Less than six months after the merger of Fiat Chrysler and France’s PSA, the combined automaker called Stellantis presented on Thursday what could set it up for success in the decade of the electric vehicle: a comprehensive EV strategy, the bandwidth to scale it up, and a big investment.
Although the investment—about $36 billion over five years, all intended toward electrification—is impressive in and of itself, the way in which it plans to scale it across 14 very diverse brands, from Fiat and Peugeot to Alfa Romeo to Ram trucks, shows that this effort spans far beyond FCA’s efforts to merely appease regulators.
The company plans to accommodate everything from minivans to big pickups and vans with four STLA platforms (pronounced “Stella” by some executives, and its NYSE stock symbol): STLA Small, STLA Medium, STLA Large, and STLA Frame.
STLA platform targets - 2021 Stellantis EV Day
Targets for the platforms include 500 miles of range, 4.3 kwh/mile efficiency, 0-60 mph acceleration in as little as 2.0 seconds, and 20 miles of range restored per minute. It’s serious about scaling, too, with plans to accommodate up to two million vehicles annually per platform.
Although the platforms themselves will be different, it’s looking to share a high number of common parts between them to maximize efficiencies. Across all of those platforms, three electric drive modules will range from 70 kw to 330 kw each and in single or double configurations accommodate front-, rear-, or all-wheel drive. A single inverter design is scalable, with three different silicon and silicon-carbide versions—something that Stellantis’ head of global propulsion systems Micky Bly, who presented the tech, had hinted to Green Car Reports last year regarding what came after the Wrangler 4xe.
Drive modules - 2021 Stellantis EV Day
Electric drive modules will also be built in offset and coaxial architectures, so that they can be packaged with either of the platform types.
Stellantis plans to use two different battery chemistries, depending on energy density and cost needs. Starting in 2024, nickel-based cells will provide 600-700 wh per liter and will be packed in modules, while nickel-cobalt-free cells will provide 400-500 wh/l and debut in a cell-to-pack format. From 2026, Stellantis expects a 15% improvement in energy density, and it’s planning for the future viability of solid-state cells around then while using the same “industrial assets.”
2 battery chemistries for dedicated EVs - 2021 Stellantis EV Day
That said, the presentation was missing some key aspects. Stellantis didn’t confirm the battery format it intends to use, and it doesn’t yet have a battery partnership for the U.S. Altogether, it’s estimating it will need 260 gwh of annual cell capacity by 2030, supported by five “gigafactories” in Europe and North America.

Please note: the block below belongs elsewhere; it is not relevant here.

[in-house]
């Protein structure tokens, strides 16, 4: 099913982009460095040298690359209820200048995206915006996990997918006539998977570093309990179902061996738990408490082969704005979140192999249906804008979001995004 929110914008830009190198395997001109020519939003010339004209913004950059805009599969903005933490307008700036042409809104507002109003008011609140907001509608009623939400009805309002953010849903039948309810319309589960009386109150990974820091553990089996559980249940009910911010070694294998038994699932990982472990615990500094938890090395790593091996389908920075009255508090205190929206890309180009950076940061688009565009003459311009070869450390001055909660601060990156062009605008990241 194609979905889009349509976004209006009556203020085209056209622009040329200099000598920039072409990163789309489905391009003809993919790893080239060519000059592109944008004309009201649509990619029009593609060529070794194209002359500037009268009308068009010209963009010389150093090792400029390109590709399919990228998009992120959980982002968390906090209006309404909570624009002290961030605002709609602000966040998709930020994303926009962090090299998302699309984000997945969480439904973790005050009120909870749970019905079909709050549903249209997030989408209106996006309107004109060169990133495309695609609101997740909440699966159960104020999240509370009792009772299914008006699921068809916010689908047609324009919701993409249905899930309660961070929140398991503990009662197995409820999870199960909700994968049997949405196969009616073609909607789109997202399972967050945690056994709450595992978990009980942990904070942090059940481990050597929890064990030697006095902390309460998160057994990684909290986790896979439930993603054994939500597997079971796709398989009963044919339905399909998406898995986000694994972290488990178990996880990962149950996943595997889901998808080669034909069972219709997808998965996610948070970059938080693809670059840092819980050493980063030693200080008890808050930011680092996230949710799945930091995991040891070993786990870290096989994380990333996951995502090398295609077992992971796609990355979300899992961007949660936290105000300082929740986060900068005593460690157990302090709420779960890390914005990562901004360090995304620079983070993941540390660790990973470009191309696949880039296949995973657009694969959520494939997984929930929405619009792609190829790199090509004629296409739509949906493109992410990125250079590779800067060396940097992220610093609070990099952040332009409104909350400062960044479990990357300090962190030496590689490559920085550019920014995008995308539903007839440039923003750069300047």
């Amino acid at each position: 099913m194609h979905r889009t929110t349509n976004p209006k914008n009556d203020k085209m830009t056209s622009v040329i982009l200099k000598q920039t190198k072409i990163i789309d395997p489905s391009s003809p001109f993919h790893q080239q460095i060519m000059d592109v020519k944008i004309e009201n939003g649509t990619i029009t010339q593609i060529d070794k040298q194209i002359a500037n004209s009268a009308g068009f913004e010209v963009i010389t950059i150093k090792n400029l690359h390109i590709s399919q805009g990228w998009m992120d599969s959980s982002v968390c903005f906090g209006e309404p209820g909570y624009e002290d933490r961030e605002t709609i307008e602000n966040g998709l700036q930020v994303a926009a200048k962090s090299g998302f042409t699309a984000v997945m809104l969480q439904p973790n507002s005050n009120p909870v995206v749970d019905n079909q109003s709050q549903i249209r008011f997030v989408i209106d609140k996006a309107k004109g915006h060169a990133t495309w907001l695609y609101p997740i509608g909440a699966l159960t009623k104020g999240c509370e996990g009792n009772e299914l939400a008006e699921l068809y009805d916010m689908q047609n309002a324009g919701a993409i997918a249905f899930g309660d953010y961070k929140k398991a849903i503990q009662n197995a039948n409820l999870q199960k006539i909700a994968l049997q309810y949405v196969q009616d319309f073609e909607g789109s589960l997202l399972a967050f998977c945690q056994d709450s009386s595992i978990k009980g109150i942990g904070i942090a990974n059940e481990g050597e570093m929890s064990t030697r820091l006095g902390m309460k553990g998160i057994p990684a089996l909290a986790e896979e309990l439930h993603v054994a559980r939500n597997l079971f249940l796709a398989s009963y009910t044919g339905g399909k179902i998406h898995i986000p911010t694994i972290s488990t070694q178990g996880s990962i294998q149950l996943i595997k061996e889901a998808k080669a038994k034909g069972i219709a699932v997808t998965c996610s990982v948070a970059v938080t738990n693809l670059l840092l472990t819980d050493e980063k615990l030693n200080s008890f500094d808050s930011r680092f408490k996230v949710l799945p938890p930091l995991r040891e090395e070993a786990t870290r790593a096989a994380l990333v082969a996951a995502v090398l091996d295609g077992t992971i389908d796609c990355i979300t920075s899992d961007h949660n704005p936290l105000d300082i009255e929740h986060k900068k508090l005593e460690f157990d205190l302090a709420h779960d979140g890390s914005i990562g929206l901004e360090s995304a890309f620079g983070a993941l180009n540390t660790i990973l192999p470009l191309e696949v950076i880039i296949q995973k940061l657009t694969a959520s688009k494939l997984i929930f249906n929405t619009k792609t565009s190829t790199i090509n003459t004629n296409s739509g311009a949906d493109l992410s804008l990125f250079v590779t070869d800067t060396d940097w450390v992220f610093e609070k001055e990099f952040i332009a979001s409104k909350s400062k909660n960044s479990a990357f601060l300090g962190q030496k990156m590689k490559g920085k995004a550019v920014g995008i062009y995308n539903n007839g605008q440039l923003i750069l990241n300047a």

The platform strategy was given the most detail in a design-related presentation from chief design officer Ralph Gilles, who pointed to the STLA Large platform.
STLA Large platform for 8 EVs by 2026 - 2021 Stellantis EV Day
On it, Gilles explained, eight vehicles are already being created, due to market by 2026, and built on the dedicated underpinnings. Work on STLA Large is already well underway in the company’s design studios, and Gilles called the EVs “some of the most beautiful cars we’ve designed yet—fully connected and fully electrified on the outside, as well as on the inside.”
Gilles, who stepped out of an unnamed Chrysler crossover concept that was shown briefly, pointed to a long-range luxury sedan, an all-conquering muscle car, a heart-of-the-market CUV, a heart-of-market SUV, “a very capable Jeep off-roading whitespace opportunity vehicle,” and a new mid-size truck.
Future Jeep EV - 2021 Stellantis EV Day
Eventually the STLA Large platform will touch all 14 of Stellantis’ brands, he said. Very little info was revealed about the vehicles that might be built on the STLA Small and Medium platforms, although executives hinted that the STLA Frame platform will be the basis for Ram trucks and perhaps commercial vehicles. Concrete examples were shown for Jeep and Dodge, and many of the company’s European brands didn’t appear represented in the presentation—although it did disclose that Opel will be going all-electric by 2028, with a new Manta-inspired EV.
Stellantis said that there will be a major push toward the internal development of software to go along with those new EVs. The company plans to soon disclose more about that, and especially how it will be able to evolve these platforms well into the next decade thanks to software.
Overall, the approach from Stellantis is different than that of GM or Ford as while it hinges on economies of scale, it didn’t yet entirely show how it’s going to get there on the battery front. In the meantime, battery sourcing is everything and we look forward to hearing how it’s going to ramp it up in North America.